Originally, the liver was thought to be the major, if not the only organ, capable of supplying the brain with ketone bodies (e.g., 3-hydroxybutyrate and acetoacetate) from fatty acids, but not many decades ago it was discovered the ketogenesis capacity of astrocytes not only from fatty acids, but also from leucine (Auestad et al., 1991; Bixel and Hamprecht, 1995). Furthermore, both, astrocytes ketogenic system resemble ketone bodies production by hepatocytes, indicating both cell types share similar properties (Guzmán and Blázquez, 2001).
As well as lactate supply from astrocytes is enhanced in situations of high oxidative metabolism requirements for the neurons, such as synaptic activity (Wiesinger et al., 1997; Pellerin et al., 1998a; Deitmer, 2000; Tsacopoulos, 2002), it has been found that Glu can enhance ketogenesis in astrocytes via Glu transporters (Guzmán and Blázquez, 2004).
Under hypoxic conditions, anaerobic metabolism is stimulated in astrocytes and lactate production is enhanced and this molecule accumulates (Dienel and Hertz, 2001). An AMP- activated protein kinase (AMPK) is activated in astrocytes in response to metabolic stress, which phosphorylates and inactivates acetyl-CoA carboxylase, thereby decreasing malonyl-CoA concentration (Blazquez et al., 1999). Therefore, carnitine palmitoyltransferase I (CPT-I), a mitochondrial outer membrane enzyme, is released from inhibition and can increase the supply of fatty acid substrates and the later production of ketone bodies from β-oxidation in the mitochondrial matrix which are shuttled from astrocytes to neurons (Figure 1) (Guzmán and Blázquez, 2004). In neuron cultures, the 3-hydroxybutyrate was preferred over lactate as energy substrate in hypoxic conditions (Blazquez et al., 1999). There is a debate about if ketone bodies may replace glucose as an energy substrate to preserve neuronal function and its neuroprotective role in hypoglycemia or HI (Arakawa et al., 1991; Izumi et al., 1998; Brown et al., 2001; Massieu et al., 2001; Guzmán and Blázquez, 2004).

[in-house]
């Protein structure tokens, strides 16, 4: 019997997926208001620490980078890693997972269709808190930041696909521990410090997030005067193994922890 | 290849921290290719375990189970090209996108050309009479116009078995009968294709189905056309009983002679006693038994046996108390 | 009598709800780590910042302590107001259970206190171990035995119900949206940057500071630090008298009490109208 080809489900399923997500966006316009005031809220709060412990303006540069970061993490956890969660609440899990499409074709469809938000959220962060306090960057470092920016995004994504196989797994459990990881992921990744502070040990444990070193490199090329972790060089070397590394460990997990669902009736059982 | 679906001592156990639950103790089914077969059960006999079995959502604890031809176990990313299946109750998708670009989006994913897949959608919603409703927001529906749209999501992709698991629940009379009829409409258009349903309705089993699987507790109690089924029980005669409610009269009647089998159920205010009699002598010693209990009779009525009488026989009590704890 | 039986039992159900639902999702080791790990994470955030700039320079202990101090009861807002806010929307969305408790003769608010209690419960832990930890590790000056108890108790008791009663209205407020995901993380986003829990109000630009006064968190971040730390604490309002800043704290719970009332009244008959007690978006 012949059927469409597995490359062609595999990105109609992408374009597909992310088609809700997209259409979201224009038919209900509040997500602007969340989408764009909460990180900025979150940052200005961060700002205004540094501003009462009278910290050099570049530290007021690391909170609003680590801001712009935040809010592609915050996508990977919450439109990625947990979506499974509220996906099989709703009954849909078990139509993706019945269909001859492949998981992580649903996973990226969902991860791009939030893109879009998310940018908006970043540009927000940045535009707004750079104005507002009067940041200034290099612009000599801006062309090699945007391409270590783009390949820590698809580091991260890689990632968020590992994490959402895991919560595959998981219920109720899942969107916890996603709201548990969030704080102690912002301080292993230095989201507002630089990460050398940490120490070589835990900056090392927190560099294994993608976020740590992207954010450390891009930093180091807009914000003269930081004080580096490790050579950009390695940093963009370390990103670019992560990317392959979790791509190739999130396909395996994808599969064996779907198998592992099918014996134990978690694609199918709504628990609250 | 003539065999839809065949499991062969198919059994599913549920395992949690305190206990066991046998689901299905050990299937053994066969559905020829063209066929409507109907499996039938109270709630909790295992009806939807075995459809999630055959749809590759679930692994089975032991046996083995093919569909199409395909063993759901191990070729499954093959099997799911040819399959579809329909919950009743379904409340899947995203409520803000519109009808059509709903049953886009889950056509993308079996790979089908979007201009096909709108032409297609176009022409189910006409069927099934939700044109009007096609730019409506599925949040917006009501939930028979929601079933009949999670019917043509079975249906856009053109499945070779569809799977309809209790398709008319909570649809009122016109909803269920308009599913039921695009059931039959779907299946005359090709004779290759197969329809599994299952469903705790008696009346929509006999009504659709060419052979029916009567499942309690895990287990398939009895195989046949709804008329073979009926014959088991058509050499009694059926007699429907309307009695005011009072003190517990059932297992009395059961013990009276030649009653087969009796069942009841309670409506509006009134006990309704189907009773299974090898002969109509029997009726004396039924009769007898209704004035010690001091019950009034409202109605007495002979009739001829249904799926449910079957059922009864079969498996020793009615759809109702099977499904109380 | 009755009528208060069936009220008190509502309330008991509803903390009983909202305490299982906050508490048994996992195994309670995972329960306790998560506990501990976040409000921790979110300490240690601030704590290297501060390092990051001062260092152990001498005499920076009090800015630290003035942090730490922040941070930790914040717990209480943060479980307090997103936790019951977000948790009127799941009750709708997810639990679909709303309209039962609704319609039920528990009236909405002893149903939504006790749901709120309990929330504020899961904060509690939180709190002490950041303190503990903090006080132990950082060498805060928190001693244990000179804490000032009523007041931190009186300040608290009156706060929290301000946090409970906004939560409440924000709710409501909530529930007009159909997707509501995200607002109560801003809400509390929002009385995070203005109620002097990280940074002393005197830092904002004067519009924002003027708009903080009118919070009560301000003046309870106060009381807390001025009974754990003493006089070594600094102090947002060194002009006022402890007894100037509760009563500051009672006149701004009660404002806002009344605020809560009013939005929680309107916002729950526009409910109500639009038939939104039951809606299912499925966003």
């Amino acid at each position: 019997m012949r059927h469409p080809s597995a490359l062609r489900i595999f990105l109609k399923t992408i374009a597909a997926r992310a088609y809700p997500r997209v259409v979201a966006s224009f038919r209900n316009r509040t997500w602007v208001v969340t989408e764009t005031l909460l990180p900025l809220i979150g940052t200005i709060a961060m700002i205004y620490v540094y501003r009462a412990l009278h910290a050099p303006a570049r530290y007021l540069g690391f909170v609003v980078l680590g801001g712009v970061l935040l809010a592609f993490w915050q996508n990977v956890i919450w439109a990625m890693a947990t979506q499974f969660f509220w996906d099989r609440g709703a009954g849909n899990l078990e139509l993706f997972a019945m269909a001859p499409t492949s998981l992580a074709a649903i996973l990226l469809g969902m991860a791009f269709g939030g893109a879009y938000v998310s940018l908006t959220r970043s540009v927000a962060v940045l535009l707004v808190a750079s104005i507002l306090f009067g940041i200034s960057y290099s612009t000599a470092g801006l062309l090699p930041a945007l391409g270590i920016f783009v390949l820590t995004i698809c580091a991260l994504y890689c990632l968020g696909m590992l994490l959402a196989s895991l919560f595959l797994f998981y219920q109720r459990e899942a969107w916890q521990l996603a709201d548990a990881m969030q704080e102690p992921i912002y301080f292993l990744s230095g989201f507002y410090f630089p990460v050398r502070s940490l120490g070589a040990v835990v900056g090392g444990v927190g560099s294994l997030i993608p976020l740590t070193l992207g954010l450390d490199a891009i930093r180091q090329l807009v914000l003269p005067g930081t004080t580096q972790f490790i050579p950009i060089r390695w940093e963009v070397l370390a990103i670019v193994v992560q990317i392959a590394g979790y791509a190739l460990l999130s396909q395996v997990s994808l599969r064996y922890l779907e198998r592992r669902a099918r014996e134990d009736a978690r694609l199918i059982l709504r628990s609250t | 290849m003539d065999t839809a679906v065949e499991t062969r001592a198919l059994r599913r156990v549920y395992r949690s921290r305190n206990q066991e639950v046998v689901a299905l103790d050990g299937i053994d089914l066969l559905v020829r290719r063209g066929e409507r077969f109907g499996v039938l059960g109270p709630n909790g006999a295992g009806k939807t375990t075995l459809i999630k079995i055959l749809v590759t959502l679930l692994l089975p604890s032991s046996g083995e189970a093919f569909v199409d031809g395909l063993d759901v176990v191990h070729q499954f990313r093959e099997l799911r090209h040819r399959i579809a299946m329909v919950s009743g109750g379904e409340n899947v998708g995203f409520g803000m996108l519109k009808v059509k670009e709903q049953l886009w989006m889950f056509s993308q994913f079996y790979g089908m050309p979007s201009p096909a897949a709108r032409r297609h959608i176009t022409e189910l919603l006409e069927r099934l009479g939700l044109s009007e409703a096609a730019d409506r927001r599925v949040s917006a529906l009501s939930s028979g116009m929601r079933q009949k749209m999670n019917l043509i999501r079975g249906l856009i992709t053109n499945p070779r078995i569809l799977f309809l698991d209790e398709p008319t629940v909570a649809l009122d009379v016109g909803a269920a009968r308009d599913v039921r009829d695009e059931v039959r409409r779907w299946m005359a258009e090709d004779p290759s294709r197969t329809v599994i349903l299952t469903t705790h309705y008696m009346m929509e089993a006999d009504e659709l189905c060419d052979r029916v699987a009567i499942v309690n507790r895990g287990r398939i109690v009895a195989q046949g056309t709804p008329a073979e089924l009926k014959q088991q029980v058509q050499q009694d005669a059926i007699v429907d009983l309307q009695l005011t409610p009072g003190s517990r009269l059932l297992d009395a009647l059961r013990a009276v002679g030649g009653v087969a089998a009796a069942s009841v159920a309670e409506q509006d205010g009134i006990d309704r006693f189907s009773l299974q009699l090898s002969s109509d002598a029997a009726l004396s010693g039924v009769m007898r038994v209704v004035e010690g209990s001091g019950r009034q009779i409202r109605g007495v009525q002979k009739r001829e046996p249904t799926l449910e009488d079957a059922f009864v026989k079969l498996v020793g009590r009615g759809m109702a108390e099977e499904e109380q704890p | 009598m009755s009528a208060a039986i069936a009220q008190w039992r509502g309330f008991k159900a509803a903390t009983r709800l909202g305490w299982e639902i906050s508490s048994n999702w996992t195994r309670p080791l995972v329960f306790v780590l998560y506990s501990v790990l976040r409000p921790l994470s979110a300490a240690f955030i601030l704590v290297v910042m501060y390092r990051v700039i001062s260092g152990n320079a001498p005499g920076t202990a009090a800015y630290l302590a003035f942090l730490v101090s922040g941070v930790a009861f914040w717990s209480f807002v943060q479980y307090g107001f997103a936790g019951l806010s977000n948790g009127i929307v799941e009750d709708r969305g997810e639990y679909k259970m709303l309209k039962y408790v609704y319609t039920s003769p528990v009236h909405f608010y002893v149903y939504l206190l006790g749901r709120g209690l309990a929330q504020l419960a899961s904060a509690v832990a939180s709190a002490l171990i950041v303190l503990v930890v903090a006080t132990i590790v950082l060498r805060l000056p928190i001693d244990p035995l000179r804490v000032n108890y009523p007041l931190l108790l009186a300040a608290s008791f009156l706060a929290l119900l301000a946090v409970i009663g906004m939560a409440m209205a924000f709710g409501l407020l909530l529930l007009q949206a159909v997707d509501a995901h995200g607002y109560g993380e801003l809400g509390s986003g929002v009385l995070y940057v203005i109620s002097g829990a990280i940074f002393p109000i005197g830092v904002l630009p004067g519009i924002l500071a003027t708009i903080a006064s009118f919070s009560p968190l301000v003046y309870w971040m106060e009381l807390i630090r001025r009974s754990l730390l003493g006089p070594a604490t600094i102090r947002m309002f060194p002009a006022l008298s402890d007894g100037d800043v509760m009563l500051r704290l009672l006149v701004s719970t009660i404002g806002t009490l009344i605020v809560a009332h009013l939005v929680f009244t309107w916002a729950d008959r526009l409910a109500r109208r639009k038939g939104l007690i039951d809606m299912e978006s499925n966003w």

As previously stated, astrocytes are the main storage sites of glycogen granules in the CNS and maximum accumulation of this substrate occurs in areas of high synaptic density (Phelps, 1972). The content of glycogen can be modulated by neurotransmitters (Brown and Ransom, 2007). The utilization of this glycogen can maintain neuronal activity throughout periods of elevated neuronal activity and hypoglycemia. Under conditions of hypoglycemia, there is evidence that indicates that astrocytic glycogen breaks down into lactate and is transferred to neighboring neural elements where it is used aerobically as a carbon source (Voutsinos-Porche et al., 2003; Brown et al., 2004; Brown and Ransom, 2007; Pellerin et al., 2007; Suh et al., 2007). Moreover, studies in which computer models were used proposed that throughout high neuronal activity, an impediment of neuronal glycolysis is caused because of the inhibition of phosphofructokinase I, and as a consequence lactate from astrocytes becomes the favored neuronal energy substrate (Occhipinti et al., 2009).
For years, it has been generally accepted that neurons release Glu that is taken up by astrocytes that convert it to Glutamine (Gln) through the action of the GS. Gln is then taken up by neurons where, by the action of the phosphate-activated glutaminase (PAG), it is converted into Glu that can be used to produce GABA through the action of the Glu decarboxylase (Figure 2) (Westergaard et al., 1995; Hertz et al., 1999; Calvetti and Somersalo, 2013).
Glu has different metabolic fates in astrocytes and neurons. For instance this neurotransmitter can either be converted to Gln or enter to the tricarboxylic acid cycle (TCAC) from which the cell may obtain lactate from malate (Figure 2) (Westergaard et al., 1995; McKenna, 2007). Glu/Gln metabolism is regulated through different mechanisms that include the availability and distribution of metabolite transporters and the quantity and activity of different key enzymes (McKenna, 2007). However the metabolic fate of Glu in astrocytes is mainly dependent on its external milieu concentrations (Westergaard et al., 1995; McKenna et al., 1996; McKenna, 2007). At low Glu extracellular concentrations, this compound is converted to Gln that can be used by neurons to replenish their Glu or GABA pools (Farinelli and Nicklas, 1992), while at higher concentrations Glu enters to the TCAC for lactate and aspartate formation (Sonnewald et al., 1993; Westergaard et al., 1995; McKenna et al., 1996; McKenna, 2007) (Figure 2).
Glutamate Uptake by Astrocytes